As mentioned, the Tunland’s weak spot off road is the absence of a rear diff lock. Is this a real problem? Well, not necessarily. Most 4×4 double cab owners don’t tackle a track that would require a rear diff lock (readers of Leisure Wheels obviously excluded!). Moreover, there are loads of aftermarket lockers available these days, so if you really need one you can go the aftermarket route.
Still, we wanted to see how the Tunland would perform off road in comparison to the KB, so we headed onto Serendipity’s three-hour trail, and vowed not to make use of the Isuzu’s rear locker. Thankfully, we completed the trail in both vehicles without needing a rear diff lock. The KB offered peace of mind, of course, with the option of a diff lock if things got really hairy, but it wasn’t needed.
The Tunland really impressed, though. With ground clearance on a par with those of other double cabs, low-range gearing and a set of Dana axles, it can go surprisingly far off road.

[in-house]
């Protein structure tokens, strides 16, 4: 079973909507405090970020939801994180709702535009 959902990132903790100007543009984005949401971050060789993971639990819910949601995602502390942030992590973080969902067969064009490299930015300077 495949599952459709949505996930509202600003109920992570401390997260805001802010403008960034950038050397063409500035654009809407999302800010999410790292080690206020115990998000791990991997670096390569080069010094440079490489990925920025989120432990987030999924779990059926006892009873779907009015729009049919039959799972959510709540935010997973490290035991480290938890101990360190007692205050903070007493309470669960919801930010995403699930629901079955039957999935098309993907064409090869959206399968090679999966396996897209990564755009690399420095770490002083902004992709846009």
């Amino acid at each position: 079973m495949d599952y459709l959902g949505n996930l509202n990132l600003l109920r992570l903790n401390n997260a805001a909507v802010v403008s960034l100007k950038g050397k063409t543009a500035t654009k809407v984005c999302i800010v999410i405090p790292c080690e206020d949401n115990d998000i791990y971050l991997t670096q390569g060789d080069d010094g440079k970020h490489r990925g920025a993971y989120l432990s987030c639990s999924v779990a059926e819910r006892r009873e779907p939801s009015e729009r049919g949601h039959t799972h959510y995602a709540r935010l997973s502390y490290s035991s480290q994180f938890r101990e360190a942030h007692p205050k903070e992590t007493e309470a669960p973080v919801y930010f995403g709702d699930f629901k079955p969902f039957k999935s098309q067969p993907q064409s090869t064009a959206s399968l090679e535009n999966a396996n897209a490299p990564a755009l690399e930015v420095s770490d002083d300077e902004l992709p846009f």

We’d suggest removing the side steps before venturing onto an ugly trail, but apart from that, the standard Tunland will be able to complete a lot of local trails. We wouldn’t tackle grade-five obstacles, but that’s not what a standard double cab bakkie is intended for, anyway.
If you have your heart set on using the Tunland as a trail vehicle, swap the side steps for rock sliders and fit some bash plates. With these installed, you would have the confidence to tackle an obstacle with a bit more momentum – something that the lack of a rear diff lock sometimes necessitates.
The engine/gearbox combination works well in an off-road environment. With 4WD engaged and the gearbox in first gear low range, the bakkie chugs along nicely.